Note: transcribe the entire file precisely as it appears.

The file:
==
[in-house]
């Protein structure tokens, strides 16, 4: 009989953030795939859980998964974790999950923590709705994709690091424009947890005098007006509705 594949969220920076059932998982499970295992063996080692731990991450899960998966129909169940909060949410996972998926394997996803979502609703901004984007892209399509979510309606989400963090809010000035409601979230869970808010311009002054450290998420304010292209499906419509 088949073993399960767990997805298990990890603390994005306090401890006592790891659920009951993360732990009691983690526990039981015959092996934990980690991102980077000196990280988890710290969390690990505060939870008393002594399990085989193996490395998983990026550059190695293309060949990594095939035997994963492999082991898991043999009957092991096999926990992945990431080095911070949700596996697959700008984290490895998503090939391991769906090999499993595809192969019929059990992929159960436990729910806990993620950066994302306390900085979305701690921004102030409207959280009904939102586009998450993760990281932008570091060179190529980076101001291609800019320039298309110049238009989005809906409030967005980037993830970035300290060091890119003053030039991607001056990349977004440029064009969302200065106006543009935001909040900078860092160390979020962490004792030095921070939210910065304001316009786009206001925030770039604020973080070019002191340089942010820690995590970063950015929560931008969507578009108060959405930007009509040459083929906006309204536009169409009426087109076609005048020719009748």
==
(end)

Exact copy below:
[in-house]
């Protein structure tokens, strides 16, 4: 009989953030795939859980998964974790999950923590709705994709690091424009947890005098007006509705 594949969220920076059932998982499970295992063996080692731990991450899960998966129909169940909060949410996972998926394997996803979502609703901004984007892209399509979510309606989400963090809010000035409601979230869970808010311009002054450290998420304010292209499906419509 088949073993399960767990997805298990990890603390994005306090401890006592790891659920009951993360732990009691983690526990039981015959092996934990980690991102980077000196990280988890710290969390690990505060939870008393002594399990085989193996490395998983990026550059190695293309060949990594095939035997994963492999082991898991043999009957092991096999926990992945990431080095911070949700596996697959700008984290490895998503090939391991769906090999499993595809192969019929059990992929159960436990729910806990993620950066994302306390900085979305701690921004102030409207959280009904939102586009998450993760990281932008570091060179190529980076101001291609800019320039298309110049238009989005809906409030967005980037993830970035300290060091890119003053030039991607001056990349977004440029064009969302200065106006543009935001909040900078860092160390979020962490004792030095921070939210910065304001316009786009206001925030770039604020973080070019002191340089942010820690995590970063950015929560931008969507578009108060959405930007009509040459083929906006309204536009169409009426087109076609005048020719009748």